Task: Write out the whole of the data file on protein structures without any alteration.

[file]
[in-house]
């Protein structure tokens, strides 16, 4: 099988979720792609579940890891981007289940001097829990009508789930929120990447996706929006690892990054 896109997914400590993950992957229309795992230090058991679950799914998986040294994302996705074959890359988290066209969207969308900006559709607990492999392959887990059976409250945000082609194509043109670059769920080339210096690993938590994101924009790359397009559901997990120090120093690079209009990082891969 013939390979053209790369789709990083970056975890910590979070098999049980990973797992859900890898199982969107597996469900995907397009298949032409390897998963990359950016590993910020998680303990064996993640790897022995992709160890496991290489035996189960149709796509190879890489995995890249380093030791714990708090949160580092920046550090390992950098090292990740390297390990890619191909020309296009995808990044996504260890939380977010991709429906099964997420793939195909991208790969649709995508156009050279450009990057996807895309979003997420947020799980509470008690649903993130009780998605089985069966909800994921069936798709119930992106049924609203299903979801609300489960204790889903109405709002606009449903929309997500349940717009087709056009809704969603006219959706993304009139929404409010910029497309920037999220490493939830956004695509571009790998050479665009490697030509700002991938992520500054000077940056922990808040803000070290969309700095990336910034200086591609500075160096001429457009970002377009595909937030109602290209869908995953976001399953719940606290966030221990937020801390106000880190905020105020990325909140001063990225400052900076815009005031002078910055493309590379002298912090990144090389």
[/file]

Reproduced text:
[in-house]
């Protein structure tokens, strides 16, 4: 099988979720792609579940890891981007289940001097829990009508789930929120990447996706929006690892990054 896109997914400590993950992957229309795992230090058991679950799914998986040294994302996705074959890359988290066209969207969308900006559709607990492999392959887990059976409250945000082609194509043109670059769920080339210096690993938590994101924009790359397009559901997990120090120093690079209009990082891969 013939390979053209790369789709990083970056975890910590979070098999049980990973797992859900890898199982969107597996469900995907397009298949032409390897998963990359950016590993910020998680303990064996993640790897022995992709160890496991290489035996189960149709796509190879890489995995890249380093030791714990708090949160580092920046550090390992950098090292990740390297390990890619191909020309296009995808990044996504260890939380977010991709429906099964997420793939195909991208790969649709995508156009050279450009990057996807895309979003997420947020799980509470008690649903993130009780998605089985069966909800994921069936798709119930992106049924609203299903979801609300489960204790889903109405709002606009449903929309997500349940717009087709056009809704969603006219959706993304009139929404409010910029497309920037999220490493939830956004695509571009790998050479665009490697030509700002991938992520500054000077940056922990808040803000070290969309700095990336910034200086591609500075160096001429457009970002377009595909937030109602290209869908995953976001399953719940606290966030221990937020801390106000880190905020105020990325909140001063990225400052900076815009005031002078910055493309590379002298912090990144090389």